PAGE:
Does anyone know a good place to look for sample comments, or guidelines for comments for this. Many people may want to be able to submit comments (and yes, it's much better if they are substantial), but a lot of folks won't have time to wade through the bulk of the Draft Environmental Impact Statement. I saw a sample letter on the ONRC site, but it was very general and in my opinion, not strongly worded enough. I felt that the ONRC sample letter was basically saying Alternative 4 is just fine and dandy if the "clearcuts for scientific research" part is taken out. While taking out the "clearcuts for science" part (of alternative four) would undoubtably be an improvement, it would not go far enough in protecting this area. I think we really need to watch out for an unfortunate compromise on this timber sale. There will undoubtably be some groups who will try to look "reasonable" by supporting a version of the Biscuit sale that's only half as big, or one the doesn't have clearcuts but still has the overall effect of trashing the post-fire landscape. So far, there is NO "restoration only" alternative in the DEIS. This is something that people may want to include in their comments. For example, "I would support a restoration alternative with no logging. This alternative would include: then you say how many miles of roads should be closed/stabilized, non-toxic noxious weed control, allowing natural revegetation to occur throughout most of the project area, etc..." Perhaps it would also be a good idea to set up some long term scientific studies of the naturally transforming post-fire landscape.

I highly recommend folks look at the Beschta report link mentioned above because it gives a great rundown on the many problems caused by post-fire salvage logging.

give us a sample letter, please! 07.Jan.2004 12:12

solid gold

yeah, a sample letter would be great, since again, not everyone is up to snuff on the DEP's guidelines and the specifics of the sale, but still want to help save this area. somebody please, throw up a sample letter.

Northwest Ecosystem Alliance callout 09.Jan.2004 15:49


#91 WILD NORTHWEST, January 9, 2004
A Message from the Northwest Ecosystem Alliance
=====Keeping the Northwest Wild=====

Biggest Timber Sale in History Planned for Oregon
Forest Service plans industrial logging within the Biscuit Fire zone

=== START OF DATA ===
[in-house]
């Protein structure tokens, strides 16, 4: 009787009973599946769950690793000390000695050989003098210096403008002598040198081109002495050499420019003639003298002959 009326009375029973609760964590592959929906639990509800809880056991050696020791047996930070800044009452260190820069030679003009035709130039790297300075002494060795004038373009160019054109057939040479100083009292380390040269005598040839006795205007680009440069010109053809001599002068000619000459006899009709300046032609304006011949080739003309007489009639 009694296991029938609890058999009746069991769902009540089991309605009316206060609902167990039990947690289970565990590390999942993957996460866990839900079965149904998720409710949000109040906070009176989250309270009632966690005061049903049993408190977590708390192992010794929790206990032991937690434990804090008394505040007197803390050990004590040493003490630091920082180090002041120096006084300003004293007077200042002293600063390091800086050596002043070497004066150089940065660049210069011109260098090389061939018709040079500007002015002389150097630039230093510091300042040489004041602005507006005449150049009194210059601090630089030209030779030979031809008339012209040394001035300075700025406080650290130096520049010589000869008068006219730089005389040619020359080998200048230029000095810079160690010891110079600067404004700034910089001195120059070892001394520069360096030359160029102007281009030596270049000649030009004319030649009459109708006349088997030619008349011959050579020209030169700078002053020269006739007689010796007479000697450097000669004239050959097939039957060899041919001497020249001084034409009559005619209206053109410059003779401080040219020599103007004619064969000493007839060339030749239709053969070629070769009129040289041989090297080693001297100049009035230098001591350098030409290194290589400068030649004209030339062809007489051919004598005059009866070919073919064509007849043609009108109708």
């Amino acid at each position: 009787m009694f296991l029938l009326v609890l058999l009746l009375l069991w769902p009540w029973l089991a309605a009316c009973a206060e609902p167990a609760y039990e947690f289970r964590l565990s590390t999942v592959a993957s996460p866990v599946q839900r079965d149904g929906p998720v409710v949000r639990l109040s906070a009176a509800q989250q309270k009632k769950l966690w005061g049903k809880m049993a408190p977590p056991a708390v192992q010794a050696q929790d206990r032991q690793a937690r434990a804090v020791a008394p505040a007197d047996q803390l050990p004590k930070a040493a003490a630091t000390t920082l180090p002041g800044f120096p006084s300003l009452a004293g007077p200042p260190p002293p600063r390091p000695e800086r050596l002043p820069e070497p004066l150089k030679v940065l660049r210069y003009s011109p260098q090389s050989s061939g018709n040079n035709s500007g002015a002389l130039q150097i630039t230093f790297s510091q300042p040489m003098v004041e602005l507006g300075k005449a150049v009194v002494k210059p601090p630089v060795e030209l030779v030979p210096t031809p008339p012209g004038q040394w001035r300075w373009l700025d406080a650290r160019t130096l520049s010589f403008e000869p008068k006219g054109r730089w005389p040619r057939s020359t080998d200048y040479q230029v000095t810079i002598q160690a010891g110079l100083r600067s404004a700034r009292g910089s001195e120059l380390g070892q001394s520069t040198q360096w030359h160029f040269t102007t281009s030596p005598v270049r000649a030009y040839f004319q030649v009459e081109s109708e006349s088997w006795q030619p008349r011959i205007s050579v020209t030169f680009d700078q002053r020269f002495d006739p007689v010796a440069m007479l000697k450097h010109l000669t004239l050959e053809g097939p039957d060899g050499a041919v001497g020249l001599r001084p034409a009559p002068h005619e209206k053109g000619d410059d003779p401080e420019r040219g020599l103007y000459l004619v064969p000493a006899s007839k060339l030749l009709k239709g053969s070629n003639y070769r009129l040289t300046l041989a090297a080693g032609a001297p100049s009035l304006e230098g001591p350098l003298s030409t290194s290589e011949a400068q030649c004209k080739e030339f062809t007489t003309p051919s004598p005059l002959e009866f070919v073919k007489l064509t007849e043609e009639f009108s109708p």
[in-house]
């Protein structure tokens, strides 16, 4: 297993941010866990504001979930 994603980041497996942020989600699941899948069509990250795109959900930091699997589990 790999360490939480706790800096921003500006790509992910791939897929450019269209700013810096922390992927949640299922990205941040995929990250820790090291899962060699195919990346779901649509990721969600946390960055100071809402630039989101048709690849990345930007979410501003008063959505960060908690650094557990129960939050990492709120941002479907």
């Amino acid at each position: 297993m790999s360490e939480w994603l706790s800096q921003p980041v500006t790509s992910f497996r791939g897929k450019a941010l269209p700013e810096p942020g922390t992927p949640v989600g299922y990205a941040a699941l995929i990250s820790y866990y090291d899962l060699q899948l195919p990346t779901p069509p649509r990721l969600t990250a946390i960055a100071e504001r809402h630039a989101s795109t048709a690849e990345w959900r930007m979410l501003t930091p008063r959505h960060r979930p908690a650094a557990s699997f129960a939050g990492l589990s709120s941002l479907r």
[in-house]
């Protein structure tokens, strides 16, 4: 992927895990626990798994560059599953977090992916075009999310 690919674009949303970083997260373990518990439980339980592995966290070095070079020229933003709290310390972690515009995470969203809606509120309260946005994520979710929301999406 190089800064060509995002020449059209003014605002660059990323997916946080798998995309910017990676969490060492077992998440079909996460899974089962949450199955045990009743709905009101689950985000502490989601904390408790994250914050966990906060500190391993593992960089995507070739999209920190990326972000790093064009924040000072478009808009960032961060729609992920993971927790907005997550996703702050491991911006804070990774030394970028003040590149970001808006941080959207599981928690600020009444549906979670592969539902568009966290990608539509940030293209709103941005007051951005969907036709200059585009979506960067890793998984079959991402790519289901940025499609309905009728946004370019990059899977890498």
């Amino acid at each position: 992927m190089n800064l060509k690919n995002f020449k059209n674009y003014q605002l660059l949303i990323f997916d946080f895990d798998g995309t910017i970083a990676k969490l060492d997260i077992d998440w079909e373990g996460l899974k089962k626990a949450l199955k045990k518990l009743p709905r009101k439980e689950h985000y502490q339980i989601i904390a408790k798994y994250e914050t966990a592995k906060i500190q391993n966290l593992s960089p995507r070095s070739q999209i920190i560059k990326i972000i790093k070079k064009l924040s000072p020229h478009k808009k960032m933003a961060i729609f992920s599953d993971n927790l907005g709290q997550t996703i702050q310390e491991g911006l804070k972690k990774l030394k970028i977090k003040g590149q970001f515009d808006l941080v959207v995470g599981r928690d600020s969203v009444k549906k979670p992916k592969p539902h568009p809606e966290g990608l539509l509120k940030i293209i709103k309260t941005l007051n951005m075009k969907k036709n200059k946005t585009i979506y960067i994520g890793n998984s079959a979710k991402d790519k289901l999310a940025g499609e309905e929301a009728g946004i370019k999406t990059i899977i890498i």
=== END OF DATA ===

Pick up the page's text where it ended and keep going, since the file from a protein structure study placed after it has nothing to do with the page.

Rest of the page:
The Forest Service has released plans for massive "salvage" logging in forests affected by the 2002 Biscuit burn in the Siskiyou National Forest. From this one area, the government plans to cut an astounding 518 million board feet across 30,000 acres, including 12,000 acres of inventoried roadless areas -- more forest than they logged across all Pacific Northwest national forests last year. Old-growth reserves, wild and scenic rivers, unstable slopes, and green unburned forests are all at risk under this radical logging plan.

Please raise your voice against extreme post-fire logging in the Siskiyou!
Send comments on the Draft Environmental Impact Statement by January 20.

You can fax official comments to the Forest Service instantly from  link to www.actionstudio.org

Or send comments yourself to:
Scott Conroy, Forest Supervisor c/o ACT2
PO Box 377, Happy Camp, CA 96039-0377
Email:  r6_biscuit@fs.fed.us
Fax: (530) 493-1775 or (530) 493-1776
Phone: (541) 858-2200

For talking points, go to www.ecosystem.org/nationalforests/biscuit_fire.html
For an ecological assessment of logging plans, please go to www.consbio.org/cbi/services/biscuit/biscuit.htm
A copy of the DEIS can be found on the Siskiyou National Forest's website, www.biscuitfire.com
For more on the status of the Roadless Rule as the law of the land, go to www.ourforests.org/roadless/status.html

Please let us know that you took action. And thank you for speaking up for our national forests!

Erin Moore
Communications Coordinator, Systems Administrator
Northwest Ecosystem Alliance
1208 Bay St., Ste. 201
Bellingham, WA 98225
360.671.9950 ext. 24

Keeping the Northwest wild. For further information, please visit our website, www.ecosystem.org.

salvage sale 15.Jan.2004 20:53

bob sproul eflc@uci.net

i am currently logging hazard trees along the some of the road systems. Just nippling along the edges of the fire. Does anyone really realize how large this fire was? Its huge and one of the saddest things to ever happen. It is a very a special area. Already we have put over a million dollars into the economy. No sense in not harvesting some of it.